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Gran Canaria

Gastronomy

The market with 500 different flavours

The name “vega” (meadow) in La Vega de San Mateo gives a clue to its agricultural background. The place where the village stands, right at the top of the municipality, has boasted a range of names over the last few centuries, all with their one common denominator: Vega de Matos in the 18th century, Vega Alta in the 19th century, to its present name of Vega de San Mateo in the 20th century. It is clear we are talking about a meadow then, indicating fertile land, blessed by rain and abundant water, with a humid climate which benefits, in this case, from the trade winds.  The road that joined it to the capital was one of the first on the island. Further up, and inland, there were only paths and ridges, and yet more agriculture and cattle!

Farmers collecting their harvest
Land terraces in San Mateo

Antonio Ramírez acquired an estate midway through last century in La Lechuza, at such a place “further up” which was just a wild hillside. He turned over the land in an attempt to put it to agricultural use, with wine cultivation in mind. Once the natural vegetation had been cleared, a heavy iron bar (“Miguel made it for me, the ironmonger from La Caldereta”) was the tool used to make holes in the ground, to encourage thousands of vines to take root, to create a plantation “of three whole acres”.

Thousands of kilos of grapes from this estate reached the marketplace at the city of Las Palmas de Gran Canaria, over the next few years. But the road still didn’t make its winding way up to his hillside at this time, so Antonio had to resort to the same means of transport his ancestors and neighbours’ ancestors used, namely mules. They were only used to go as far as the village, as from there the produce could carry on its journey by lorry.

Landscape of San Mateo
Water running along a ravine bed

The years went by, however, and the grape was no longer profitable. He didn’t think twice and pulled up his vines. In their place he was going to grow artichokes, potatoes and peppers. That’s how it goes for the farmer. But as the world keeps turning and never stops to look back, with the younger generation of his children coming through, he changed back to vines … and a lot of them. So wine was back, and around the turn of this century the Vega de San Mateo became one of the greatest wine producing municipalities on the island, only Santa Brígida produces more.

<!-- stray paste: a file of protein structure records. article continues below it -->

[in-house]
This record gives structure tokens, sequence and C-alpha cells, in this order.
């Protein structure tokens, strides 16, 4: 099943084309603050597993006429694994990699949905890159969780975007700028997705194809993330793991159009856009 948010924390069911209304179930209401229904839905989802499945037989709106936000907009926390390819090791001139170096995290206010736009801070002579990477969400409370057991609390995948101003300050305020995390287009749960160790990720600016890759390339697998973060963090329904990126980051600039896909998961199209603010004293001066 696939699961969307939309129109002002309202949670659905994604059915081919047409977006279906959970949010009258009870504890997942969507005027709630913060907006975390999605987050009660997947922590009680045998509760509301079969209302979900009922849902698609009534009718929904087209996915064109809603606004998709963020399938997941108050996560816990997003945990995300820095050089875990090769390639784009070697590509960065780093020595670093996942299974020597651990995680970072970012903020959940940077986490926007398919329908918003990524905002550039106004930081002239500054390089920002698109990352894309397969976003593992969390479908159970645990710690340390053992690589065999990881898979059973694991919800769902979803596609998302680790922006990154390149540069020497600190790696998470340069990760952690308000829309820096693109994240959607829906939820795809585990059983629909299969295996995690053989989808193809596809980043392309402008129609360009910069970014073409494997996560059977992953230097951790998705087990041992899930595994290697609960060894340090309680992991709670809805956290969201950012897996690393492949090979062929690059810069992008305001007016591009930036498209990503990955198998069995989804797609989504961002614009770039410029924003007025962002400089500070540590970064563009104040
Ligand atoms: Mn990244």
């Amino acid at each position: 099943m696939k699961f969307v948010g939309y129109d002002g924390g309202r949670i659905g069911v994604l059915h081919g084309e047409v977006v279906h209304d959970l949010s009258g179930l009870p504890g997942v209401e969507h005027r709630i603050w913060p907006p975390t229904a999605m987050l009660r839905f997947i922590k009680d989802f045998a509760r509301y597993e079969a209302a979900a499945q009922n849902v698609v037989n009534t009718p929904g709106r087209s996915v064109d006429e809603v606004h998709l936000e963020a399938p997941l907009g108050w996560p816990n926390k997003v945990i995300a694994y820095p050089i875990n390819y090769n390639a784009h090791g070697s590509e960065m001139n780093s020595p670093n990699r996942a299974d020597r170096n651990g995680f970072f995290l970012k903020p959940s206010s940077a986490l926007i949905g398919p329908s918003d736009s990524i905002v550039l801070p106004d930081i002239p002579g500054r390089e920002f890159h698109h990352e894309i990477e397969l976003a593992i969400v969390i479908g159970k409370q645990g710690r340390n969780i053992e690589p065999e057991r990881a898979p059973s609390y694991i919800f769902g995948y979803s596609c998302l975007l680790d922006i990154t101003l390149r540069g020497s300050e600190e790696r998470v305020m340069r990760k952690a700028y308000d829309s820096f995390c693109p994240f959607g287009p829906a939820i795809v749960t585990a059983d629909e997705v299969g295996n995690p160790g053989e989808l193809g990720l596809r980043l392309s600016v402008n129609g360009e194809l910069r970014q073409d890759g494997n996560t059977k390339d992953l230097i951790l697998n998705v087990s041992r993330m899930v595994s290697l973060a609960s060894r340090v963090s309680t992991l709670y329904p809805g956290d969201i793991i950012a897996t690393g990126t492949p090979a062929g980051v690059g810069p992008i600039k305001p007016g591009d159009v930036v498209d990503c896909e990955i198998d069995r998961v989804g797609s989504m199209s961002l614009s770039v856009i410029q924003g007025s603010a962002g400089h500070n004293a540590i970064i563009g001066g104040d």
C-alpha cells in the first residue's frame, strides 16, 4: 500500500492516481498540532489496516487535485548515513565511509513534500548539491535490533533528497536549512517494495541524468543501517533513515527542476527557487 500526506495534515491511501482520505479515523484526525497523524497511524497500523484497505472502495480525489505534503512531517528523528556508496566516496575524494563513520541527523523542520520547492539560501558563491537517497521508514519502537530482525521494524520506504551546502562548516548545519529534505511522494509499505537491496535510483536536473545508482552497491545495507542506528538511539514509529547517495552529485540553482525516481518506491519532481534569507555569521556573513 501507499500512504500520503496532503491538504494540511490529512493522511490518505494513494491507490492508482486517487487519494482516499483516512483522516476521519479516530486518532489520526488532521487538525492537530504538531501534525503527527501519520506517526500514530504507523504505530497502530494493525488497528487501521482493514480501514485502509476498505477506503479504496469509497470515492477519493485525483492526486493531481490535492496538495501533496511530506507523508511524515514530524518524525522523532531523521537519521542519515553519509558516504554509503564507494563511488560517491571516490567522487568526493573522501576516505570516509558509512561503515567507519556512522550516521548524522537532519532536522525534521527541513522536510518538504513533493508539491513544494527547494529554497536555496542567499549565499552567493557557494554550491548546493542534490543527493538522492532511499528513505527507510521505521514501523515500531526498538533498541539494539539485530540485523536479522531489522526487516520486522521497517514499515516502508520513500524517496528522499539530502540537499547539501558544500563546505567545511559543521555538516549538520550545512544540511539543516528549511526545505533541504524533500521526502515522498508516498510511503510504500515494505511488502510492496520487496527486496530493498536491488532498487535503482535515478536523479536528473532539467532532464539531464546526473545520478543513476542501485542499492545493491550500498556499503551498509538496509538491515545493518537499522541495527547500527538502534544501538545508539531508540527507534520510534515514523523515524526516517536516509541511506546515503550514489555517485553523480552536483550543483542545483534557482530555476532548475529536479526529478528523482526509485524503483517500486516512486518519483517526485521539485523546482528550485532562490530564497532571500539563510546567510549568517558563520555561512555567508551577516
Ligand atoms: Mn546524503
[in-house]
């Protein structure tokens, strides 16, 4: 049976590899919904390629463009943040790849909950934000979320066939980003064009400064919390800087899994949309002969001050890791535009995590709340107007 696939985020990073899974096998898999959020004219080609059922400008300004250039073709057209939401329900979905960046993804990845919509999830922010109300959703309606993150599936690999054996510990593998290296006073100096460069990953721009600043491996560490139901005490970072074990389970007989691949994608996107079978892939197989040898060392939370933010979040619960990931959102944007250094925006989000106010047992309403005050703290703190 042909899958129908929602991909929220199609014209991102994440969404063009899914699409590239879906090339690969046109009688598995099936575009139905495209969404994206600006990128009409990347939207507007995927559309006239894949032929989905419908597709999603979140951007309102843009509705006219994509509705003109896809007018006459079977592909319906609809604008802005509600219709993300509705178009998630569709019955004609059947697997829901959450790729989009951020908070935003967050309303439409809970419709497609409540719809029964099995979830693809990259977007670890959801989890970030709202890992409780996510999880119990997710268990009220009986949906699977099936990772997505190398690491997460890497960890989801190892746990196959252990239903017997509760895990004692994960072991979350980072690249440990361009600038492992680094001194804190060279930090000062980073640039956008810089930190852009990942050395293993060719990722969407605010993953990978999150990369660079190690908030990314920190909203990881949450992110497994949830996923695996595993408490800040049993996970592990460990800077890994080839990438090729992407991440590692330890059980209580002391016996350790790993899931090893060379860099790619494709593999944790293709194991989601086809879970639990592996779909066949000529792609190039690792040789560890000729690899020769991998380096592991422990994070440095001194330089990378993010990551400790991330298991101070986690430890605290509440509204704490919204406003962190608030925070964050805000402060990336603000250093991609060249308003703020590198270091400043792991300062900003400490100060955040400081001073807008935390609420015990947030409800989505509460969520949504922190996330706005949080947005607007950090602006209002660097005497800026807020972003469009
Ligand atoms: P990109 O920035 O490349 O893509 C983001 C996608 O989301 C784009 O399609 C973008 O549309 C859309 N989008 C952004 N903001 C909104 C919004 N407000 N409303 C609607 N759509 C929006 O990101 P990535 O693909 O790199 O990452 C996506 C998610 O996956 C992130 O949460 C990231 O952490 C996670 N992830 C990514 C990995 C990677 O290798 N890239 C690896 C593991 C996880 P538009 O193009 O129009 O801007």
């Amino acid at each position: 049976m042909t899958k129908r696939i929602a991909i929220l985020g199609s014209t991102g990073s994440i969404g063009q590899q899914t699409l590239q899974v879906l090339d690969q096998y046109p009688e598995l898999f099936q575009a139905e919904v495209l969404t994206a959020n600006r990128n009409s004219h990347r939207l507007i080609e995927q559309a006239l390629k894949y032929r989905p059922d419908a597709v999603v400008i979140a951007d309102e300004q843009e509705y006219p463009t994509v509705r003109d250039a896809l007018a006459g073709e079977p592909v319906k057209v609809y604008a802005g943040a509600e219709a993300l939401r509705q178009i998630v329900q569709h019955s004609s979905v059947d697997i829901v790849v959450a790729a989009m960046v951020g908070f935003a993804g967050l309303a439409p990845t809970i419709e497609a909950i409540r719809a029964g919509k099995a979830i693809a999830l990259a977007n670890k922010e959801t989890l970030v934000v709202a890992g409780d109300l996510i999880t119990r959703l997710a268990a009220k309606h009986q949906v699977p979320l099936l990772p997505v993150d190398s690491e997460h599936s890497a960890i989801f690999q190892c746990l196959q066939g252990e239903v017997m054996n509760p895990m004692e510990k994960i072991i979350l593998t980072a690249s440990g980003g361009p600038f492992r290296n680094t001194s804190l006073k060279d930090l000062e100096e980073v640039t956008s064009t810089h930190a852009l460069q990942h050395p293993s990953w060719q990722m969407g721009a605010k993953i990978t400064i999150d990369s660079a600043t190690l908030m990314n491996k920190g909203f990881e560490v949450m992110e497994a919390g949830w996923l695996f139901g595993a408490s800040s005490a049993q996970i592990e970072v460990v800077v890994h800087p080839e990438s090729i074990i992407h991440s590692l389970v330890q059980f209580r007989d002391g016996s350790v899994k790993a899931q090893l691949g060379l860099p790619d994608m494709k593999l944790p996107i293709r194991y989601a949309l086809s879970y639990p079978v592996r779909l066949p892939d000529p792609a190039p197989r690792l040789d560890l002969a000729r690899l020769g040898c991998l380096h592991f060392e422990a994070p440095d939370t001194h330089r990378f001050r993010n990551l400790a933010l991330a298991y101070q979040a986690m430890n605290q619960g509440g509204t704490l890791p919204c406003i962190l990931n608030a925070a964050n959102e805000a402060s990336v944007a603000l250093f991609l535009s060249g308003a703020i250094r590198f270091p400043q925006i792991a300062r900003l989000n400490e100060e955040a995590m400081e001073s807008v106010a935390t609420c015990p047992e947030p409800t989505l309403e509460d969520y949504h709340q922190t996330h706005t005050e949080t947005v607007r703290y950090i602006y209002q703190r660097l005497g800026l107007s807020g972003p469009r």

The market for this wine nowadays is on this island, and all over. The products of both this and other families in La Vega who dedicate their lives to agriculture also have a weekly date down the local village market, and is a great stopping off point for passers-by who come up with family and friends at the weekend on their days off, several thousand in fact come to the Agricultural and Craft Market of La Vega de San Mateo, the busiest and largest on the island.

View of the outside of the church at San Mateo
Steak filled with chestnuts

The range of products here is so varied and the atmosphere all around so lively that people make a special point of coming up here to spend the whole day, and not just as a place to pass through. This town has an exquisite assortment of food products that bring them along in their droves. Apart from the aforementioned wines, we mustn’t forget the cheeses (especially well known around here are the fresh cheeses), honey, pastries and cakes, bread, and naturally the extensive range of agricultural ingredients such as vegetables, greens, fruits, aromatic herbs, even flowers for decorating the table.

If you intend to have these products cooked for you, and looking up at you on a plate saying “eat me now!”, make the most of your visit to San Mateo and stay and have lunch at one of its many restaurants. Enjoy!